The cuisine most frequently predicted to break out in 2017 is Filipino, with its mix of Malaysian, Chinese, and Spanish influences, it has been referred to as the original fusion food. There are also a few predictions that we’ll be eating lots of fruit soups, but I’m not sold on that one.

Techniques to Learn

Fermented foods are at the intersection of a lot of this year’s trends, the James Beard Foundation says the combination of health and waste reduction from fermented foods “will likely play into the growing notion that older, bubbling, cultured, and fermented foods are better for your health, for flavor, and for the planet.”

Fermented foods are also an excellent way to preserve and eat all that fresh produce from the farmers market in a way that lets people eat local all year round.

It also looks like there is going to be a lot more people cooking sous vide, Pinterest featured it in their top 100 pins for 2017, and a few writers highlighted how it’s being used to make high-tech cocktails.  We’ve been big fans of sous vide cooking for years for the way it lets us control temperature and develop flavors, but the thing that really convinced us this was sous vide’s year was when a friend texted us that Target is selling sous vide machines in its stores, which is the very definition of mainstream.

Quench Your Thirst

Where people can, drinking local seems to be as strong the eat local movement, with a number of stories emphasizing the continued rise of craft beer and local distillers.  An ongoing question asked by lots of writers is whether or not craft beer is approaching a bubble or if there is still room for growth.

Driving the rise of craft beer and local distillers is a willingness by drinkers to try new things coupled with the rise of mixologists who thrive on experimenting with new ingredients and new techniques.

In addition to drinks made with turmeric, infusions from sous vide machines, and interesting lemonades, we’re likely to see more mocktails on drink menus this year. The idea of more interesting nonalcoholic drinks makes a lot of sense since so many craft cocktails are based on a multitude of ingredients that don’t contain alcohol, and there are lots of people who want to go out but don’t drink or may not want all their drinks to be alcoholic.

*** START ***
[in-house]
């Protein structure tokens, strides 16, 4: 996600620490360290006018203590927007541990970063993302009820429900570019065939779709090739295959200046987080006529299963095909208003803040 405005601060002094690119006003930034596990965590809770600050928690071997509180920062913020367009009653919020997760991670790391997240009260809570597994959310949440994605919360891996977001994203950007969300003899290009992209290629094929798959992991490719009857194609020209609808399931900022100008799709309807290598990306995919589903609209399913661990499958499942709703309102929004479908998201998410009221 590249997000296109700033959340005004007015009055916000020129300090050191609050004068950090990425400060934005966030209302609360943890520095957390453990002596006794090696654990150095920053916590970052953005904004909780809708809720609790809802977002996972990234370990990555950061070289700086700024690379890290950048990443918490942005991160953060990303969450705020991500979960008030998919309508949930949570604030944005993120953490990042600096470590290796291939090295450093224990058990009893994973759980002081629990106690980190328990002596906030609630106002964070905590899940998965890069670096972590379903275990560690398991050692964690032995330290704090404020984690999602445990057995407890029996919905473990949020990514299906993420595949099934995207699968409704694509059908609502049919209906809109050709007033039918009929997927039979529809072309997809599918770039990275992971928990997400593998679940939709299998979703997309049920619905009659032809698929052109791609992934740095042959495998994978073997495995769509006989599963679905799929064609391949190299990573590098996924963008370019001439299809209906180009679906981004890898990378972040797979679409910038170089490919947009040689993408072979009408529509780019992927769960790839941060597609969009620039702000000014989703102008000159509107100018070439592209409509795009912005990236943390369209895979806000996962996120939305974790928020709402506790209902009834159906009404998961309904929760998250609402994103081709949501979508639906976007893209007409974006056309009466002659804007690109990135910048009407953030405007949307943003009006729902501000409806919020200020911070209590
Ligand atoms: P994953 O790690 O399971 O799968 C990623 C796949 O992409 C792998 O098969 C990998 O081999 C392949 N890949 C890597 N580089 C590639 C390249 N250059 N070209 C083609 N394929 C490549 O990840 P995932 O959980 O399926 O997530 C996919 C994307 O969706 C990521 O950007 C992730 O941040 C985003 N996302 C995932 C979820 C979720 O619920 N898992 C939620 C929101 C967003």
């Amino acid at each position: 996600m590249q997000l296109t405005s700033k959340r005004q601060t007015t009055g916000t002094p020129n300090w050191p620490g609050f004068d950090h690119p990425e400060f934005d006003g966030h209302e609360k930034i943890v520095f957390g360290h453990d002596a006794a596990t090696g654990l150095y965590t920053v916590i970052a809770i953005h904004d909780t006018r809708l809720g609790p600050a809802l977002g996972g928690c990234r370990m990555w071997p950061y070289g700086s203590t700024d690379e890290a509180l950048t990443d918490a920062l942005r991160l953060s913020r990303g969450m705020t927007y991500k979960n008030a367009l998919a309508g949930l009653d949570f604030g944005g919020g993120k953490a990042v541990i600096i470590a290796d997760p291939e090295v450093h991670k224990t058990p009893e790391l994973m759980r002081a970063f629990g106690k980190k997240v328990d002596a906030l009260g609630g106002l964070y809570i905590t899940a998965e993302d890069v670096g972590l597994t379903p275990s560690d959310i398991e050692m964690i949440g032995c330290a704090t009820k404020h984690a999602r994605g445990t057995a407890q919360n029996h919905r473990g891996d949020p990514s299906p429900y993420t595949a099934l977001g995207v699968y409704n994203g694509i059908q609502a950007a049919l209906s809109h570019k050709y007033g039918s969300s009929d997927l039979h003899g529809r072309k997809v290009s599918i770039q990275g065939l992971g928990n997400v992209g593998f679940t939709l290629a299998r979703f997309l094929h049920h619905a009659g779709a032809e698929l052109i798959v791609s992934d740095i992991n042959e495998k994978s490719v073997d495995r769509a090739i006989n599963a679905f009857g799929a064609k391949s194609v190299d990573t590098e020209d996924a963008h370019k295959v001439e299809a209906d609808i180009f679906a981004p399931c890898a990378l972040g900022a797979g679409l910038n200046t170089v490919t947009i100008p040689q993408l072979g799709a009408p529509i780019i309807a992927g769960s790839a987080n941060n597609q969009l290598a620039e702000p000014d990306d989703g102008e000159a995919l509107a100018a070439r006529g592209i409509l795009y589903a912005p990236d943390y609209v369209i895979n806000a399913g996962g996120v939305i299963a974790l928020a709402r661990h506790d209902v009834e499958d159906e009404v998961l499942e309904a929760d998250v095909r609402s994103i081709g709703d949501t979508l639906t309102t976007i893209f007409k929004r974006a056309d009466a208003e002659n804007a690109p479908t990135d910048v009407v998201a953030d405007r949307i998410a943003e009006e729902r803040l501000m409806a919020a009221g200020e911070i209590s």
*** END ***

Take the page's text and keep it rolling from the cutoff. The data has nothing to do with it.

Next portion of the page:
Waste Not Want Not

It looks like all the cool kids are going to be eating ugly fruit and vegetables and composting this year as part of an effort to reduce the amount of food waste.  With stories in the Atlantic, Guardian, and others about how “scarred vegetables (are) regularly abandoned in the field to save the expense and labor involved in (the) harvest,” you can expect to see lots of stories about why you should eat ugly.

There also will be some cool new ways to try and help people reduce food waste, including apps that let people buy food from grocery stores before they throw it out and stores that have specials on food that is fine to eat but may not look perfect.

Predictions You Can Safely Ignore

There always are a few trends that seem pretty far fetched, whether they make sense or not in theory.  For instance, I’m not so sure people are ready for home-based aquaponic setups in their houses.  Growing greens and fish together may make a lot of sense for the environment and be a great way to reduce waste, but I have a hard time picturing people running down to their basements to grab a still wriggling fish and some fresh greens for dinner.

It’s the same with cellular agriculture, while manufacturers may be able to produce proteins that are molecularly identical to meat, dairy, chicken, etc. I think it’s going to take a while before people are comfortable with better food through chemistry.

What makes cellular agriculture interesting to watch is how it resides in the middle of opposing trends.  As people strive for a more plant based diet people are likely to be drawn towards it, just as people who seek out more traditional dishes and local ingredients are likely to resist lab prepared dinners.

The silliest prediction we read was from the Food Network, who predicted that “surprise is poised to be the flavor of the moment,” because if there is one thing I’m pretty sure people aren’t interested in for 2017, it’s a lot more surprises – which we all know was so 2016.